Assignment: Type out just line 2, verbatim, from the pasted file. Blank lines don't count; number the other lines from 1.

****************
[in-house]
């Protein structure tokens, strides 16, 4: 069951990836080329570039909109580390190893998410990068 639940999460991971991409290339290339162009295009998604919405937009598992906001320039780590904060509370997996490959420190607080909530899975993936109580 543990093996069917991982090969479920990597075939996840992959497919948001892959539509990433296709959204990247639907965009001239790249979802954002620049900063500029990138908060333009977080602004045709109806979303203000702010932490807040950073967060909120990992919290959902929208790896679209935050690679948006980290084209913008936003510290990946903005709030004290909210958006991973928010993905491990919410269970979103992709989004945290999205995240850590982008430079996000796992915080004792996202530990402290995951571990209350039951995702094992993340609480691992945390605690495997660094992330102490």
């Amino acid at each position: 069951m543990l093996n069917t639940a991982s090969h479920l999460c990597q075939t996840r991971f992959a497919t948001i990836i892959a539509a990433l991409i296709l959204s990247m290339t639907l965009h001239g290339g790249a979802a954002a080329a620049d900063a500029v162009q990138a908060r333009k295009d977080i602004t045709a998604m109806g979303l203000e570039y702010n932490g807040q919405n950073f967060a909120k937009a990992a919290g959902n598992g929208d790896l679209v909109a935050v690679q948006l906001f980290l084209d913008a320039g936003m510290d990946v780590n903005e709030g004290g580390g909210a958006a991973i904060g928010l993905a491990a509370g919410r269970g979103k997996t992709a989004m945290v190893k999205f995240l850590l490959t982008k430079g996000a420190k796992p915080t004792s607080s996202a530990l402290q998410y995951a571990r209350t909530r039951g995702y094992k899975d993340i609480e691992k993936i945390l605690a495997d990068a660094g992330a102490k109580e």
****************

């Protein structure tokens, strides 16, 4: 069951990836080329570039909109580390190893998410990068 639940999460991971991409290339290339162009295009998604919405937009598992906001320039780590904060509370997996490959420190607080909530899975993936109580 543990093996069917991982090969479920990597075939996840992959497919948001892959539509990433296709959204990247639907965009001239790249979802954002620049900063500029990138908060333009977080602004045709109806979303203000702010932490807040950073967060909120990992919290959902929208790896679209935050690679948006980290084209913008936003510290990946903005709030004290909210958006991973928010993905491990919410269970979103992709989004945290999205995240850590982008430079996000796992915080004792996202530990402290995951571990209350039951995702094992993340609480691992945390605690495997660094992330102490």